Lyndon Baines Johnson was born into poverty near rural Stonewall, Texas, in 1908. From these roots, he would later become a President who stressed fighting poverty, strengthening education, and improving race relations.
Although his family was poor, his mother ensured he received a proper education. His father was a populist, and Lyndon was influenced by his father’s political views and activities. Although he did not pass the entrance exam to Southwest Texas Teacher’s College on his first try, he was able to gain acceptance after further study and tutoring. While teaching high school in Texas, his father recommended him for a job as Congressman Richard Kleberg’s secretary, which he received. Since Kleberg was usually away from the office, Johnson took control of the office.
Johnson was soon named the head of the National Youth Administration, and returned to Washington in 1938 as a Congressman. After a stint in the Army, Johnson was elected as a Senator from Texas in 1948. He quickly became the most powerful man in the Senate, pushing through controversial legislation such as the Civil Rights Act of 1957. After he lost the Democratic presidential primary to John F. Kennedy in 1960, Kennedy asked him to be Vice President because of the sectional balance he would bring to the Democratic ticket.
As Vice President, Johnson was uncomfortable with his role. After Kennedy’s assassination, Johnson assumed the presidency, and he used the position to push forward a new Great Society program. At his first State of the Union address, Johnson called for an unconditional war on poverty and supported legislation to use federal government resources in inner-city areas.
In his second term, Johnson passed new legislation to this effect. The Civil Rights Act of 1964 called for an end to segregation of public facilities and schools, prompting Johnson to comment that he had just handed the South to the Republican Party.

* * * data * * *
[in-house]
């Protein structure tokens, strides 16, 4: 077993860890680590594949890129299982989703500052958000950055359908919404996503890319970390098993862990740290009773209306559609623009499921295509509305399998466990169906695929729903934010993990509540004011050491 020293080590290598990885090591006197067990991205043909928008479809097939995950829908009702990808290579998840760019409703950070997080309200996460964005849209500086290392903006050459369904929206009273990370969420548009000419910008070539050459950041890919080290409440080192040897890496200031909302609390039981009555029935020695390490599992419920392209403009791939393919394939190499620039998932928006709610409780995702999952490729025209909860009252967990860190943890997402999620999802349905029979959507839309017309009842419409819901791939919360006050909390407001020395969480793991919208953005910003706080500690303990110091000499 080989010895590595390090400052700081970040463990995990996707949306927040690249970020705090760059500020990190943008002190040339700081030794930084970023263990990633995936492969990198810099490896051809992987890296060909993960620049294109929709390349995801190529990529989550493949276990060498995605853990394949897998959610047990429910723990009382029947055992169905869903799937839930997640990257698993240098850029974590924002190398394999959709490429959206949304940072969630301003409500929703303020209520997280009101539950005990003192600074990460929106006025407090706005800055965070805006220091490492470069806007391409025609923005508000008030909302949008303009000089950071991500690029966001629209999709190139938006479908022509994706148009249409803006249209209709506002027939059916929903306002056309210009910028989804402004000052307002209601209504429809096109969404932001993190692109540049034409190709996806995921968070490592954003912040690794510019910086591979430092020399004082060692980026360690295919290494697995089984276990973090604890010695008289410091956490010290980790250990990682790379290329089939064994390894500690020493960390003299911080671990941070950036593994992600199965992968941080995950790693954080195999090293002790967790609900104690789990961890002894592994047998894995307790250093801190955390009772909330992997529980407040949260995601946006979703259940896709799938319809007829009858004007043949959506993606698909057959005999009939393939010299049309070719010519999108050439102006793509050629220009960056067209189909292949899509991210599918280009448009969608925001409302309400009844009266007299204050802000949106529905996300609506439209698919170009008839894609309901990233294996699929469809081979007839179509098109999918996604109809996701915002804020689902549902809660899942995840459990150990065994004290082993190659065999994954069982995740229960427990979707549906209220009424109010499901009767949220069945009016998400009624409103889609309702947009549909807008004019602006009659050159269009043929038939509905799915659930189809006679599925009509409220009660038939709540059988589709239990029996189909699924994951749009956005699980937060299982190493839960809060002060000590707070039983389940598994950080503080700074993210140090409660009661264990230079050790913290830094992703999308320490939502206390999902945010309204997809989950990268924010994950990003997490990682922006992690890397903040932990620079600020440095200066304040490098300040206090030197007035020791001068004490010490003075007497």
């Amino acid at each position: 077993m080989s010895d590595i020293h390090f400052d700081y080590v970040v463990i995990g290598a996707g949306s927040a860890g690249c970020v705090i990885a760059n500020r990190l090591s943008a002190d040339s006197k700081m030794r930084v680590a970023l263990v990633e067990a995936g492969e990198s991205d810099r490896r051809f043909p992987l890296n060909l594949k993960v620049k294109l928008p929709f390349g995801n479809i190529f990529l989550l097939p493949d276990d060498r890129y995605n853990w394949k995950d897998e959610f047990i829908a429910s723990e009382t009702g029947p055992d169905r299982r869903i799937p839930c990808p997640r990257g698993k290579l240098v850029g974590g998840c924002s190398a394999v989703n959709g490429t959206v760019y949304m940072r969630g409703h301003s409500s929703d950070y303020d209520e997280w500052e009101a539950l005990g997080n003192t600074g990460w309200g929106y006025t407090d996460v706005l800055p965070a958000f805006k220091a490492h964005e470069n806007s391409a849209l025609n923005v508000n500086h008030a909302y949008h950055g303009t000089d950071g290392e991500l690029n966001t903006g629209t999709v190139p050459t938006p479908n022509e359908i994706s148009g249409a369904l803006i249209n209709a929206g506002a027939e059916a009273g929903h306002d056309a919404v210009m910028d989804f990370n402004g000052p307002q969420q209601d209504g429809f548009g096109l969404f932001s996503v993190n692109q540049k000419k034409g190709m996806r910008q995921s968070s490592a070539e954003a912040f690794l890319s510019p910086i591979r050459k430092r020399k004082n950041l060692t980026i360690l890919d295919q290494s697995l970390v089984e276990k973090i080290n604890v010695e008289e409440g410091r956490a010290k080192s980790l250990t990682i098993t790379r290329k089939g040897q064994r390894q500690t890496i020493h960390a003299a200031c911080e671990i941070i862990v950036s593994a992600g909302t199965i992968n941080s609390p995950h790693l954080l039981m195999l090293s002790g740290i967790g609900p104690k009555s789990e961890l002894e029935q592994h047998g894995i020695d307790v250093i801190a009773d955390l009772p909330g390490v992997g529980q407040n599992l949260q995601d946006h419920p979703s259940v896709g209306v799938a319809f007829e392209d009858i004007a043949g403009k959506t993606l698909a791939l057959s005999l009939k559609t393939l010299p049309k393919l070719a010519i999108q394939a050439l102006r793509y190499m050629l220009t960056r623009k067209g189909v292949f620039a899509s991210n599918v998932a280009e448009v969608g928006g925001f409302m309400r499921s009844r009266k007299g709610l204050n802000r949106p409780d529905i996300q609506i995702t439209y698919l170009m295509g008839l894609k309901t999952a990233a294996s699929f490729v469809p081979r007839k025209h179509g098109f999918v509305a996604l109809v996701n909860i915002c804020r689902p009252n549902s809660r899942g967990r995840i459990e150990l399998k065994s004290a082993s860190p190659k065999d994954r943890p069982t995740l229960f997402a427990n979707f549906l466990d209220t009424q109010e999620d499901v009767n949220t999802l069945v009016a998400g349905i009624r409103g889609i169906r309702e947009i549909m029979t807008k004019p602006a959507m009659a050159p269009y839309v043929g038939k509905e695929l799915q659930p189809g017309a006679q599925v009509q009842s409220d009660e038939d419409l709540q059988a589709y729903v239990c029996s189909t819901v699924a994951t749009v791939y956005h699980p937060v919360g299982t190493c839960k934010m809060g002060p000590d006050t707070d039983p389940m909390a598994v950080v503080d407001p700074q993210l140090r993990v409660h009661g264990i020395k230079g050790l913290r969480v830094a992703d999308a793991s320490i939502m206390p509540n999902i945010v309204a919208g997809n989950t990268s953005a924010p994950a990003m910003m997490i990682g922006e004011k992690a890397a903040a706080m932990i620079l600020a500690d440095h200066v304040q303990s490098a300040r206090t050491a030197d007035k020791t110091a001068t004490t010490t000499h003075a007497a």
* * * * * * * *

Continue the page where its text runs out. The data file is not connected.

When in March 1965 he addressed the nation in response to the white violence against demonstrators crusading for voting rights in Selma, Alabama, Johnson used the language of the civil rights movement – “We Shall Overcome.” This reference highlighted the movement's success in swaying popular opinion. In August 1965, Johnson signed the Voting Rights Act into law and in so doing opened the way for greater political participation by blacks in southern politics. He also established an Office of Economic Opportunity, increased educational spending, and established the Medicare and Medicaid programs to benefit the poor and elderly.
As the Chicago Freedom Movement was unfolding, another civil rights bill, which contained a section prohibiting housing discrimination, was under discussion in Congress. Johnson himself never sought to harness support for this bill by pointing out the white violence against open-housing marchers in Chicago. In part this was because he did not want to stride to forcefully into Chicago politics which was the preserve of the powerful Mayor Richard Daley who was a leading figure in the Democratic Party. While the civil rights bill of passed the House in its weakened form, it faced strong opposition from many senators. The Senate majority leader, Senator Everett Dirksen of Illinois, specifically mentioned the tactics of the Chicago Freedom Movement in his opposition speech. He denounced “the other leaders who’ve gone into white areas of Chicago, for instance; that is, after all, calculated harassment.” [Ralph 192] The bill was killed by the Senate.
Ultimately, the unpopularity of the Vietnam war, which Johnson had decided to escalate, led to Johnson's decision not to run for a second full term. Johnson did see the passage of the Civil Rights Act of 1968 which contained a fair-housing provision. His later life was spent at his ranch near his birthplace in Texas, where he died of a heart attack in 1973.